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View Full Version : How many rejections does it take to know your query sucks?



Luzoni
01-08-2013, 05:24 AM
I've been using roughly the same letter at 15 agents now, with only one bite. Is it time to change the query? Is that one bite a fluke?

I had the query critiqued here and took one that met overall approval, and that's the one what got the bite. But I just thought it'd be good to know when to go back to the critiquing process again with it.

kaitie
01-08-2013, 06:14 AM
Actually, you're doing pretty well. Sadly, you need to query more than 15 to know, but we usually say that a 10% request rate is doing pretty well. It's hard to know if you're within that range or not, but having one out of fifteen isn't bad.

It also depends on other various factors. Are all the agents you're querying people who you think are super awesome perfect fits, or are you being a little more lenient with your decision of who to send to? Does the book fall into an unusual genre or niche? Does it fall outside of normal parameters (too long, too short)? All those things can influence it, too, besides just how good your letter is.

I'd say not to panic yet, though. If you send twenty or thirty and still have only one request, then that's not a very good sign.

ETA to add: Also, are you including sample pages? I've found that my request rate was higher when I included my first five pages.

Luzoni
01-08-2013, 06:32 AM
I follow the agents' guidelines and many of them have asked for synopses and pages, the vast majority I'd say. So not sure what to make of that.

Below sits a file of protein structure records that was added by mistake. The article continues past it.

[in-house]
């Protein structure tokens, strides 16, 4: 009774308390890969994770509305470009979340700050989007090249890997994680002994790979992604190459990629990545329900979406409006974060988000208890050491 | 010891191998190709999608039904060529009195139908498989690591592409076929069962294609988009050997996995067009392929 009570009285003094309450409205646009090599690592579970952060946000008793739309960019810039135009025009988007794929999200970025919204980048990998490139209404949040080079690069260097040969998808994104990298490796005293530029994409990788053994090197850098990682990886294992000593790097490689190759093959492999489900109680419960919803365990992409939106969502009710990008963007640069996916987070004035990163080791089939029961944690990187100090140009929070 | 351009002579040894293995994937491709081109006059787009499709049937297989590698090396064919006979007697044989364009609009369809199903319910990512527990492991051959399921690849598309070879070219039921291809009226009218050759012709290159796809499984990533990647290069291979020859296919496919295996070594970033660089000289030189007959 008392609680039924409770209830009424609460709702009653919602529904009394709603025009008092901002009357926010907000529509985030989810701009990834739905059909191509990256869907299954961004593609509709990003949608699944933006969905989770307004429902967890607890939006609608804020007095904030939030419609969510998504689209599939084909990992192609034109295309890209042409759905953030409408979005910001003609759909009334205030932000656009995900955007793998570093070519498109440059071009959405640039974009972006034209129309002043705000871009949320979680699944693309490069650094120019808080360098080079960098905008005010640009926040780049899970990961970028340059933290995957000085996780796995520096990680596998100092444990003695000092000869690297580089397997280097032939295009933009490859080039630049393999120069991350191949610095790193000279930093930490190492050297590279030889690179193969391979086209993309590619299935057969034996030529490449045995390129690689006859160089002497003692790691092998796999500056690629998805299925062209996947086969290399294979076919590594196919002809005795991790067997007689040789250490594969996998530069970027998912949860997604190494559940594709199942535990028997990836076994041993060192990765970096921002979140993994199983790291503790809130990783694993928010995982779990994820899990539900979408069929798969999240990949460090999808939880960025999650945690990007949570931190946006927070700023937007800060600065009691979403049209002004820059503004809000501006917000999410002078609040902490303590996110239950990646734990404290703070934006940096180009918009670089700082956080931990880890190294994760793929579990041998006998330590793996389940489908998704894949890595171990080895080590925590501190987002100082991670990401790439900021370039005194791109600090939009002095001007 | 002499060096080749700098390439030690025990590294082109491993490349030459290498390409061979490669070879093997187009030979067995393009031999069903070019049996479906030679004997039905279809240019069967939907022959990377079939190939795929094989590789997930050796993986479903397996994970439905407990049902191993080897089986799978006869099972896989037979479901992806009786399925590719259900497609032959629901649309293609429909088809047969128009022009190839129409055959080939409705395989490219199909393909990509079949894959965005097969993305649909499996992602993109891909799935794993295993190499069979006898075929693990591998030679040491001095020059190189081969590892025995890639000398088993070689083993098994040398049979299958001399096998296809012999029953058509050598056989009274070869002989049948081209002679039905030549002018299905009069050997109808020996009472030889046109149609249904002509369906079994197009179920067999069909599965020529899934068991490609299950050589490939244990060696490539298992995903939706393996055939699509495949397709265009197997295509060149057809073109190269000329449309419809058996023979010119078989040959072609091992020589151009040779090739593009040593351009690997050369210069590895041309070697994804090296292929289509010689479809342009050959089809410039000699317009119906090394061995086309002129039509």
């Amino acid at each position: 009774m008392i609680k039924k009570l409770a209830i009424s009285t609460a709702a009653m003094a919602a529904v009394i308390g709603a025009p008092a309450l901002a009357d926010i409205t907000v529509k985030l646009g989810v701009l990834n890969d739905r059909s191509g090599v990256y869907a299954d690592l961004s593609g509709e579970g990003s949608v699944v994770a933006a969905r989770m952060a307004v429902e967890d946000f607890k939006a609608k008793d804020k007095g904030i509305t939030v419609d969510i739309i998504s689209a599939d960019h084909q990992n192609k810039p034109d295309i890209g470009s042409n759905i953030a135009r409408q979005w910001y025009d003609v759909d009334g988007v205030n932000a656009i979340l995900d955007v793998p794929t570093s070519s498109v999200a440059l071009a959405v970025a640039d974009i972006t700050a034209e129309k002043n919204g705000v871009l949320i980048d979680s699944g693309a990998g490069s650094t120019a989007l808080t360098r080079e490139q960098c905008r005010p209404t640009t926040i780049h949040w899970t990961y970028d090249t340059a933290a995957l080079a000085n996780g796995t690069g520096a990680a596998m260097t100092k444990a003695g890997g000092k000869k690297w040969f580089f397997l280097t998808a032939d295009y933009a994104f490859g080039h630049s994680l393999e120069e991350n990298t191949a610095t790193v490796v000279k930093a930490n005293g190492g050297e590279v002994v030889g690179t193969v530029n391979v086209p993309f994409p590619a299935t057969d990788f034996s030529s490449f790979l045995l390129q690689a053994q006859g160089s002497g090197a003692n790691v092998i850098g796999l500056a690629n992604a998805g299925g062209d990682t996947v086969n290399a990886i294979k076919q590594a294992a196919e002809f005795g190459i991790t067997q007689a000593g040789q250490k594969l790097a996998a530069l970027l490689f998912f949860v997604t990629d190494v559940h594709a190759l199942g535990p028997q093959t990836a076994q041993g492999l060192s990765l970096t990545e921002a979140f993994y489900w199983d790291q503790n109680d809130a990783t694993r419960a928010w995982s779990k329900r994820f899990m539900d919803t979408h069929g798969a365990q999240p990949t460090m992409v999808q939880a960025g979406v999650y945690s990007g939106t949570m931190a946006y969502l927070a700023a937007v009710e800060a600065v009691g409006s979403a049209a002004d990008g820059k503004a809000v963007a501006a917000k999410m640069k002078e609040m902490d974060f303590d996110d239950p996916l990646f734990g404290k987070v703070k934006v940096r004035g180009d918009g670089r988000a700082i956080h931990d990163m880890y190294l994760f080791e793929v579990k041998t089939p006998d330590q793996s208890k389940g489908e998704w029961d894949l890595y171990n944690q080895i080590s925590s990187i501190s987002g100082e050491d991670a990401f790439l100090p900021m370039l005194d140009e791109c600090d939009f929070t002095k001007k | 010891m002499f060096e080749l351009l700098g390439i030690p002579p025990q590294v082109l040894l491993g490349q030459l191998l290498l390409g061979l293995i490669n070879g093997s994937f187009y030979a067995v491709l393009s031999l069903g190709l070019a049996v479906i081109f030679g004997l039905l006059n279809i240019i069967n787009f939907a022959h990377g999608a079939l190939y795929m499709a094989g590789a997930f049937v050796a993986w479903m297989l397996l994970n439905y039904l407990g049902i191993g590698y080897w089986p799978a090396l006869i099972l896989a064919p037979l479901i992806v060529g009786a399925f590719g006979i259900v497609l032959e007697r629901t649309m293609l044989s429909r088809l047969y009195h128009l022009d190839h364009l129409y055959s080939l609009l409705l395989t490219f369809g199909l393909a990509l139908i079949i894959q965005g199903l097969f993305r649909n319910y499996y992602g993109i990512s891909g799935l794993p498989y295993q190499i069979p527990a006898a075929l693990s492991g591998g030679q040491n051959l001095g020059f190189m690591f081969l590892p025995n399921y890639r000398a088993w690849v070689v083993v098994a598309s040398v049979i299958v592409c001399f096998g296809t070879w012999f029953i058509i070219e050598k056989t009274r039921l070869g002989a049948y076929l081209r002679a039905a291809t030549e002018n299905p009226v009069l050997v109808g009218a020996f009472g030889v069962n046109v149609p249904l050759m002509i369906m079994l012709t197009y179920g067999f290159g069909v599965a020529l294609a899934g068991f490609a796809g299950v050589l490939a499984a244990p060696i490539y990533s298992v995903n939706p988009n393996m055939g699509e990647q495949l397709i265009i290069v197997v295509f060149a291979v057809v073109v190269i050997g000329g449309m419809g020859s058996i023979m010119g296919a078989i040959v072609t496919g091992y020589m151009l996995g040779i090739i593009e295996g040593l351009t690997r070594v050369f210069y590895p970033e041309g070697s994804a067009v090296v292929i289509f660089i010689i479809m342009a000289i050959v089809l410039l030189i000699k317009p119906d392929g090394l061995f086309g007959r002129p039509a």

I've been submitting those who take Sci-fi, or even better, YA SF because the characters in the novel are very young and in critiques here it was suggested that pitching it YA might be suitable. The topic is very adult though, so it'd be a gritty YA and that might turn some agents off (human trafficking, exploitation, forced prostitution of young teens). The one agent who bit on it has an interest in medicine, I think, and the novel has a focus on scientific experiments (think Secret of NIMH-like).

Because of the topic I try to pitch to women who take SF, but I'm not sure how good I am at ID'ing how suited each is. :Shrug:

I haven't given up on this query yet. Just sent two more out. One of them maybe a great fit. She likes dystopian and dark YA as well as SF. Sounds good to me! But I've had agents who I thought were a great fit reject me before so I'm not holding much hope.

Fantasmac
01-08-2013, 06:46 AM
Just speaking personally, if I was only getting a query return rate of one out of fifteen, I would also be concerned. It might be that these particular agents might just have low request rates overall and that's something you can check with a site like querytracker. Or it could be that your query isn't presenting itself the way you want it to.

"human trafficking, exploitation, forced prostitution of young teens" --- this might also be your problem. Agents are people, too. Some of them might not want to represent books that include certain topics, simply because they find them distasteful or difficult to handle well.